The bill climbs quickly with barely two disposable masks per day and per person, 400 tonnes of plastic waste is produced daily in France and which is found everywhere in nature, from the sidewalks to the bottom of the ocean.
The solution is to recycle this waste to limit its environmental impact. This is the choice that certain municipalities have made, such as that of Meudon in the Paris region.
Mask collection in Meudon
Masks on all faces, in the street, at school, in business … An accessory that has become commonplace, but which, after 4 hours of use, too often ends up in the trash or worse on the sidewalks. In Meudon, there is an alternative with twenty-five dedicated collection bins.
Every Tuesday, Stéphane Christin, employee of the ANRH association, makes his rounds: “I do the 25 points one after the other, at each point, I remove the bag, put another one back and I label the bag”.
5,000 masks collected per week
At the town hall, in schools, in markets, up to 5,000 used masks collected each week. Meudon embarked on the adventure at the end of January, a first in Ile-de-France.
Florence de Pampelonne, environmental assistant / Meudon (92): “When we saw the consequences of the pandemic with an incalculable number of masks used by users, we said to ourselves that something had to be done. Because you have to know that a mask thrown into nature takes 450 years to deteriorate, it is a major pollution that we will have to face, one more “.
100% French recycling
Avoid polluting but above all give this waste a new life. This collection is only the first step in a 100% French recycling process. It is in a factory in Châtellerault, that the masks will be transformed.
The first step is grinding. The entire mask, including the elastic band, is reduced to crumbs… all of which is subjected to UV-C rays for thirty seconds.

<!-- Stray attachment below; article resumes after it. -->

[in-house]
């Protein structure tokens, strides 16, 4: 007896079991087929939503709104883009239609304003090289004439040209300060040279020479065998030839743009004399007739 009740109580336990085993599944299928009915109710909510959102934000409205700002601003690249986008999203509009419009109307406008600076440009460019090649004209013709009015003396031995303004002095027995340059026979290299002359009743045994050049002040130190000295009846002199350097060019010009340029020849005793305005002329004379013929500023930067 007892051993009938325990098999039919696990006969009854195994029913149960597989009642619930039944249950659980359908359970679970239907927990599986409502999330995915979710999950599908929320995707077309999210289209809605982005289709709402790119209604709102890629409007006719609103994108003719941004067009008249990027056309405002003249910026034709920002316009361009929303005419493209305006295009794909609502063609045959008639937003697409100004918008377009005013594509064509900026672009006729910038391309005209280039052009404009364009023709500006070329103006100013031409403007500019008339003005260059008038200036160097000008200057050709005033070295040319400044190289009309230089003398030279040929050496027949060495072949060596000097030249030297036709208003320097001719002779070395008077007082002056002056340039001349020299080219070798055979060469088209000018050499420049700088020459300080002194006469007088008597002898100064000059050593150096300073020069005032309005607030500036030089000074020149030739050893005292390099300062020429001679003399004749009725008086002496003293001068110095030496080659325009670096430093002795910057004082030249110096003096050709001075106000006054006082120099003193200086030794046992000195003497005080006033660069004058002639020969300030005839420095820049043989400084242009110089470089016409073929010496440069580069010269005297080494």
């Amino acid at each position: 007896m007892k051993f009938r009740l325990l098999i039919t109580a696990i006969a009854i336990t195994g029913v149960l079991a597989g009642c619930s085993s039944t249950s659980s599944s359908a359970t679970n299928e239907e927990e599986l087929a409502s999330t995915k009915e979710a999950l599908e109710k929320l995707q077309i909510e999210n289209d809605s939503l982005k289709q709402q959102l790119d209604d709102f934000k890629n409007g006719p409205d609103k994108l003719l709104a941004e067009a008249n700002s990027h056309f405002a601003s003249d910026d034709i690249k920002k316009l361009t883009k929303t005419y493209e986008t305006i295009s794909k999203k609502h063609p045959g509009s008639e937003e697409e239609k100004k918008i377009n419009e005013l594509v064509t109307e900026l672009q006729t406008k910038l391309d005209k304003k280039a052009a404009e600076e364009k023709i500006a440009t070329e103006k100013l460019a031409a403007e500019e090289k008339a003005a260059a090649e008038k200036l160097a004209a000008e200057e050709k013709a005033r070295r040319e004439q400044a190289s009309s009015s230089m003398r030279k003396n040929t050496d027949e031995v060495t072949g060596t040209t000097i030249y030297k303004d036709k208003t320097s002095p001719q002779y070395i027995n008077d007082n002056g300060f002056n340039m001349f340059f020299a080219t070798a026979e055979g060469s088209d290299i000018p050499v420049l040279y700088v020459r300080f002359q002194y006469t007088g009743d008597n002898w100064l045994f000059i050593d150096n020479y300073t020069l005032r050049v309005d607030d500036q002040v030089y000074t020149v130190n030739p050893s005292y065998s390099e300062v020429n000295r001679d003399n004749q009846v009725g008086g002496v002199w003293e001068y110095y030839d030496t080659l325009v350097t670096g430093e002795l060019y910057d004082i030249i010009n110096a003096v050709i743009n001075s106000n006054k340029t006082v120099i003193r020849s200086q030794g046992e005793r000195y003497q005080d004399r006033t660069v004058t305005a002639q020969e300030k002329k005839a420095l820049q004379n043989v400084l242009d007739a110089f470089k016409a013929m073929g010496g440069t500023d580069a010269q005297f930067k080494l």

Masks transformed into geometry kits
Olivier Civil, co-founder of Plaxtil / Châtellerault (86): “We find the collection that comes from Meudon, a week of masks from Meudon. They have already been quarantined for seven days and they have been unscrewed, we have removed the metal bar, we behind us we transform them. We decontaminate in depth, there we are sure that there is no more trace of anything, in depth because we recycle all the material “.
From this decontaminated shred, the plant uses a patented and secret process to produce plastic granules, which in turn are molded into geometry kits, intended for schoolchildren in Meudon. A recycling from A to Z that the company had originally developed for ready-to-wear clothing.
Pollution is no longer inevitable
Olivier Civil, co-founder of Plaxtil / Châtellerault (86): “When the masks arrived, we said to ourselves it’s textile too, synthetic textile since it’s mostly polypropylene so we have the ability to recycle them, it’s our know-how. that we developed our circular solution to show that the masks are not only intended to end up burnt or thrown in the street. This material can be used again, we can make objects which themselves are recyclable and fit into a virtuous circle “.
Today the factory recycles tens of thousands of masks every week, collected in around thirty cities across France. It is a booming sector and a first step in the management of waste linked to the pandemic.